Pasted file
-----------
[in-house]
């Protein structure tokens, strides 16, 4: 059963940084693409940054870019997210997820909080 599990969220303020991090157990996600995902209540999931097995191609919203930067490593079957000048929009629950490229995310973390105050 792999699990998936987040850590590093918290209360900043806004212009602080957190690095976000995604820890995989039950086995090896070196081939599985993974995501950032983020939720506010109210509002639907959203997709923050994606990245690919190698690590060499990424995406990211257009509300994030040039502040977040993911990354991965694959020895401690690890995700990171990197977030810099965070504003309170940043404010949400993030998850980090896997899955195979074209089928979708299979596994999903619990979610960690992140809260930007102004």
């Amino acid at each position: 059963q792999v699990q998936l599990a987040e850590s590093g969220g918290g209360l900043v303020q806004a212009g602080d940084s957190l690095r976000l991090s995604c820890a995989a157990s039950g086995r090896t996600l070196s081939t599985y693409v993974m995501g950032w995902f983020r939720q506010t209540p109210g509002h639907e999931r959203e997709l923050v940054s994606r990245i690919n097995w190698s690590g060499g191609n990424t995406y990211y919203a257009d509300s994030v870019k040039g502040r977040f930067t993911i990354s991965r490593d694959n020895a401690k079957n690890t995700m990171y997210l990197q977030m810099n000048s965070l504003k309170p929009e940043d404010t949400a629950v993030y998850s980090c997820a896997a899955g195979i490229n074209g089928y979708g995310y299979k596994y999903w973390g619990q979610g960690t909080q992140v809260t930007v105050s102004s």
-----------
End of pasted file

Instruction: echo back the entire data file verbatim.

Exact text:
[in-house]
């Protein structure tokens, strides 16, 4: 059963940084693409940054870019997210997820909080 599990969220303020991090157990996600995902209540999931097995191609919203930067490593079957000048929009629950490229995310973390105050 792999699990998936987040850590590093918290209360900043806004212009602080957190690095976000995604820890995989039950086995090896070196081939599985993974995501950032983020939720506010109210509002639907959203997709923050994606990245690919190698690590060499990424995406990211257009509300994030040039502040977040993911990354991965694959020895401690690890995700990171990197977030810099965070504003309170940043404010949400993030998850980090896997899955195979074209089928979708299979596994999903619990979610960690992140809260930007102004």
């Amino acid at each position: 059963q792999v699990q998936l599990a987040e850590s590093g969220g918290g209360l900043v303020q806004a212009g602080d940084s957190l690095r976000l991090s995604c820890a995989a157990s039950g086995r090896t996600l070196s081939t599985y693409v993974m995501g950032w995902f983020r939720q506010t209540p109210g509002h639907e999931r959203e997709l923050v940054s994606r990245i690919n097995w190698s690590g060499g191609n990424t995406y990211y919203a257009d509300s994030v870019k040039g502040r977040f930067t993911i990354s991965r490593d694959n020895a401690k079957n690890t995700m990171y997210l990197q977030m810099n000048s965070l504003k309170p929009e940043d404010t949400a629950v993030y998850s980090c997820a896997a899955g195979i490229n074209g089928y979708g995310y299979k596994y999903w973390g619990q979610g960690t909080q992140v809260t930007v105050s102004s």